Room: Track 1
Purpose: interventional procedures require accurate intraprocedural measurement of cerebral vasculature structures. However, cardiac-induced motion within vessels and arteries introduce image distortion, reducing the accuracy of geometric measurements for implant and device sizing. Here, we focus on the carotid artery and propose the use of our novel dynamic imaging technique Adaptive CaRdiac cOne BEAm computed Tomography (ACROBEAT) to limit cardiac-induced image distortion and reduce imaging dose. ACROBEAT adapts the gantry velocity and projection rate of the imaging system in real-time with changes in a patient’s electrocardiogram (ECG).
Methods: designed and manufactured a carotid artery phantom from an 8mm diameter silicon rubber tubing cast into phytagel. An artery motion curve, derived from patient-measured ECG trace with average heart rate of 56 bpm, was programmed into the phantom, enabling replication of realistic patient anatomy and physiology. The phantom was imaged on a Siemens ARTIS pheno robotic angiography system in conjunction with a Siemens Test Automation Control System. Two methods were implemented: (1) a single gantry rotation with constant speed and acquisition rate which is the standard of care for intracranial procedures and (2) ACROBEAT. The width of the artery in the reconstructed 3D images was compared between the two methods.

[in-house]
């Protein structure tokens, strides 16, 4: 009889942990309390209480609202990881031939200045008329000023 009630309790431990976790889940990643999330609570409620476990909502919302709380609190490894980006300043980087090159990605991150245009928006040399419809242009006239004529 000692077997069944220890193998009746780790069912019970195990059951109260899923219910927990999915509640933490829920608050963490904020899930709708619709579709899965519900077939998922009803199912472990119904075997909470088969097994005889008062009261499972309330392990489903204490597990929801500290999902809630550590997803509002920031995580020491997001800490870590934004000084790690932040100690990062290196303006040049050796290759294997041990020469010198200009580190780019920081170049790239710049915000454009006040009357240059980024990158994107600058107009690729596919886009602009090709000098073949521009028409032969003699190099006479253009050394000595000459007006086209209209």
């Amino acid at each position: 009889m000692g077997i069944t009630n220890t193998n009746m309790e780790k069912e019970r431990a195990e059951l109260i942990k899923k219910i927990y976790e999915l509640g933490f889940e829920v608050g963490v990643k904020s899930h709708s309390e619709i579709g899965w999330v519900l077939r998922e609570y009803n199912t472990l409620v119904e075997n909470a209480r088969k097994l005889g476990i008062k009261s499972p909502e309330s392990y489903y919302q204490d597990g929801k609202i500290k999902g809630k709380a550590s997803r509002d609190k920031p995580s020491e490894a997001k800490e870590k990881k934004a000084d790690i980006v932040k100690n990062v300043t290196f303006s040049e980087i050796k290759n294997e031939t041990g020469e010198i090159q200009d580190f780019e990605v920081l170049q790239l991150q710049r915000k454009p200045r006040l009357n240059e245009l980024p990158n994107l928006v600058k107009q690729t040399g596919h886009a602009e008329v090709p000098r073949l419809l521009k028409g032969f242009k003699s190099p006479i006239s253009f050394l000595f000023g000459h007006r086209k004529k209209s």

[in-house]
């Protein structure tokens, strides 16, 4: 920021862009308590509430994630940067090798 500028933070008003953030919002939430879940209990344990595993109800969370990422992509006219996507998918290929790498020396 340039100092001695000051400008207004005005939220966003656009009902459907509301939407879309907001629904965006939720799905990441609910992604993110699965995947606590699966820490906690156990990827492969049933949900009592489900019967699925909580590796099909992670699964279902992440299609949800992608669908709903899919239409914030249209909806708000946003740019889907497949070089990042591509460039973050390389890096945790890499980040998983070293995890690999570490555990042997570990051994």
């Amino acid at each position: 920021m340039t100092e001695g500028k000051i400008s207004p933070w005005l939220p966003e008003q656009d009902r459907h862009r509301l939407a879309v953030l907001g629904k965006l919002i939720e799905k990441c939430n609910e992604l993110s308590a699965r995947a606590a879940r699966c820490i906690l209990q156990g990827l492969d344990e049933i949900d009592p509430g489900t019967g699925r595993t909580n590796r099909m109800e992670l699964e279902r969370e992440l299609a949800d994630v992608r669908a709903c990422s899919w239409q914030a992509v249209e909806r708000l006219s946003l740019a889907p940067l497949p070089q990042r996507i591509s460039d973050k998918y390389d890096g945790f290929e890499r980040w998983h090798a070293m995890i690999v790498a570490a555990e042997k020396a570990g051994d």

Results: measured artery diameter using a single gantry rotation with constant speed and acquisition rate was 10.4mm. ACROBEAT was able to reduce the measured artery diameter to 8.75mm. Additionally, by adapting the gantry velocity and projection rate of the imaging system with changes in the patient’s ECG, ACROBEAT enabled a 60% reduction in the total imaging dose compared to the standard of care for mid-procedural imaging.
Conclusion: is the first application of our novel adaptive imaging protocol, ACROBEAT, outside of the thoracic region. ACROBEAT has the potential to provide sharper and safer images for intracranial interventional procedures.
Funding Support, Disclosures, and Conflict of Interest: This research was supported by a Siemens grant. The concept and information presented in this paper are based on research and is not commercially available. Due to regulatory reasons its future availability cannot be guaranteed. Also supported by grant #1123068 through the Priority-driven Collaborative Cancer Research Scheme by Cancer Australia.